Effectiveness of Active Tuberculosis Screening Program for Adolescents and Young Adults with a Household Register in Mountain Townships, 2011–2012

DOI: 10.6525/TEB.20151027.31(20).002

Yun-Tsan Liao1*, Chien-Ban Hsu1, Chin-Hui Yang2, Chang-Hsun Chen1

2015 Vol.31 NO.20

Correspondence Author: Yun-Tsan Liao1*

  • 1Division of HIV/AIDS and TB, Centers for Disease Control, Ministry of Health and Welfare, Taiwan
  • 2Division of Preparedness and Emerging Infectious Diseases, Centers for Disease Control, Ministry of Health and Welfare, Taiwan


Taiwanese people residing in remote areas, mostly in mountain townships, have been one of the target populations of Taiwan CDC’s chest X-ray (CXR) screening program for decades, but most adolescent and young adults who study away from their hometowns might miss the opportunity of the active screening program for tuberculosis (TB). Therefore, TaiwanCDC coordinates with educational institutions to implement the program, “active tuberculosis screening program for students with a household register in mountain townships“, to provide screening services for this specific vulnerable group.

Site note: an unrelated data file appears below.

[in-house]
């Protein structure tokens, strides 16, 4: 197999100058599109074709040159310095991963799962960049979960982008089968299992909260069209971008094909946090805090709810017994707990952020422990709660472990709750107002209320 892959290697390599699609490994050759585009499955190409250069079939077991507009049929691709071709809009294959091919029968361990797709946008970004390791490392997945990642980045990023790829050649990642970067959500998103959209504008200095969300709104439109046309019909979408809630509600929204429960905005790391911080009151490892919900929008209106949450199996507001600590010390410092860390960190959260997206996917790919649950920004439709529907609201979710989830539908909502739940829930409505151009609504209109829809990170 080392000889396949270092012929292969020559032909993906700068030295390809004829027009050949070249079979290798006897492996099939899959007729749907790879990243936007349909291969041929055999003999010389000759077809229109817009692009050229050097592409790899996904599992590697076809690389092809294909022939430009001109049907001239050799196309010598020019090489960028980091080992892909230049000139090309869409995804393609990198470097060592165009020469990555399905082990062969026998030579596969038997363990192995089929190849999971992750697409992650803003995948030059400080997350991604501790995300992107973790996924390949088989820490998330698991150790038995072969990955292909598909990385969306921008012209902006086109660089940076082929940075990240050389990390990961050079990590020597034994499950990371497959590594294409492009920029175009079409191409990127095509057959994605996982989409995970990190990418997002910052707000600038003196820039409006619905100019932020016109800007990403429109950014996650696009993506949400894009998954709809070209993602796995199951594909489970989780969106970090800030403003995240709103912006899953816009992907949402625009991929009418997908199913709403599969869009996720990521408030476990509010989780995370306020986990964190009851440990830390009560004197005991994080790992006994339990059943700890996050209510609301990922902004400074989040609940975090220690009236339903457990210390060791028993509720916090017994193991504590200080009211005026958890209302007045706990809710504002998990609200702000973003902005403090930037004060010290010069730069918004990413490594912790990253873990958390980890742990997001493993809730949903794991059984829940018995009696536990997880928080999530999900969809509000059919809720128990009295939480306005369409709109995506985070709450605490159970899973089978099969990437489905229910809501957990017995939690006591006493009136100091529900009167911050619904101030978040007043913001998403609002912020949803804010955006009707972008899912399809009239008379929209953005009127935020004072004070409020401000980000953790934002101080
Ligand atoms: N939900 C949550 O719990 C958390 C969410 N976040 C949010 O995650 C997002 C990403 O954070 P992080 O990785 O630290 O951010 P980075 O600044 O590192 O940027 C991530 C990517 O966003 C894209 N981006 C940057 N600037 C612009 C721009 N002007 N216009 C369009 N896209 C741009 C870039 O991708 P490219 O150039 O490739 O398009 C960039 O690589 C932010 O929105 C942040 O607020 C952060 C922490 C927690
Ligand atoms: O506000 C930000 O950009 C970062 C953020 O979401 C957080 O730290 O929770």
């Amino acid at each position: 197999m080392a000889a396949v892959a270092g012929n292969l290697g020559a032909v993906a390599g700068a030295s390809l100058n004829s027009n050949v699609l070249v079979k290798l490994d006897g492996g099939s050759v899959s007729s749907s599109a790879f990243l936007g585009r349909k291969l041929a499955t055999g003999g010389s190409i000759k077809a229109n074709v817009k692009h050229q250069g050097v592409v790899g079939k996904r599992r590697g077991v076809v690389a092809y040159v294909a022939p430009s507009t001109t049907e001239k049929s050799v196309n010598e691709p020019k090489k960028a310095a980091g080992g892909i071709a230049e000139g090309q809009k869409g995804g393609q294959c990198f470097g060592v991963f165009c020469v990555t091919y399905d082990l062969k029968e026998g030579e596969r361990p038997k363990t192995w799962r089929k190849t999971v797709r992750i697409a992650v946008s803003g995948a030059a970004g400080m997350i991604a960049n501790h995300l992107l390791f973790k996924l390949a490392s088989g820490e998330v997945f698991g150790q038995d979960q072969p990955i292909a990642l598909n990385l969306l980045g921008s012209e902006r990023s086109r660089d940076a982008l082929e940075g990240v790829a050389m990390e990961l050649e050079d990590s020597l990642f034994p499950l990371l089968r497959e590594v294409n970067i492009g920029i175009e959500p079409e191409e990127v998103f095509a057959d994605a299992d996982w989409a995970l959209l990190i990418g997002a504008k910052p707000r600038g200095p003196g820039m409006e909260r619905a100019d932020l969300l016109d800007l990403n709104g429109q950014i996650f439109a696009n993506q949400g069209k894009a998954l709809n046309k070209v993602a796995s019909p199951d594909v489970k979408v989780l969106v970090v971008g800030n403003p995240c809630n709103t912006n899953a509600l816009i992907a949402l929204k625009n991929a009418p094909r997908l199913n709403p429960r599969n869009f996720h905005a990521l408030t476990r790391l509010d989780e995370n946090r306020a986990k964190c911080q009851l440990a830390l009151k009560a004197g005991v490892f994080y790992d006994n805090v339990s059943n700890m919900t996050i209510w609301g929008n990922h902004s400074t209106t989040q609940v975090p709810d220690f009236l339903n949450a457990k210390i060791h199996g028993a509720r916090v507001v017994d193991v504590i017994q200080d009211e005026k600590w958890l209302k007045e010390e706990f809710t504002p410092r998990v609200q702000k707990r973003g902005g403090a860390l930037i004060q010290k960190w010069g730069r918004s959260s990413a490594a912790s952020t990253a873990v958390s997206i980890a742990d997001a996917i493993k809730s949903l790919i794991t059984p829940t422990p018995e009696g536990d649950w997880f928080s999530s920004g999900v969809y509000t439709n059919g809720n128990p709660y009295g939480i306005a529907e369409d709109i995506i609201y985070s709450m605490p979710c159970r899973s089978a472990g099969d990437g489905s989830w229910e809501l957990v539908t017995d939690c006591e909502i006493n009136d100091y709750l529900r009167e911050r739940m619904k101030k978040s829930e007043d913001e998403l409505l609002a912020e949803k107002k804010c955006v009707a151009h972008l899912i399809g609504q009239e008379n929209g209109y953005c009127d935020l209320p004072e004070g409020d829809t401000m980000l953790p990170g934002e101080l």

The program aims to provide free chest X-rays examination and uses X-ray patrol truck. In 2011, the screening program focused on the students at high schools and community colleges with a household register in mountain townships, and was then expanded to college and university students in 2012.

The results revealed that detection rate of TB was 134.7 per 100,000 in 2011, which was about 6.6 folds of risks, comparing to the same age groups of the national population. The detection rate was 105.5 per 100,000 in 2012, or a crude relative risk of 6.1 times higher than the national incidence. Especially, detection rate (179.2 per 100,000) was the highest among senior high school students participating screening in 2012. We also found that, although the major activity areas of the target population were not in the mountain townships, detection rate of TB identified by the active screening services was still as high as people staying in mountain townships in Taiwan.

Informed by the results, we modify our prevention policies accordingly. In 2013, the target population was included as part of the ongoing project commissioned to the local health authorities for the implementation of infectious disease prevention by Taiwan CDC.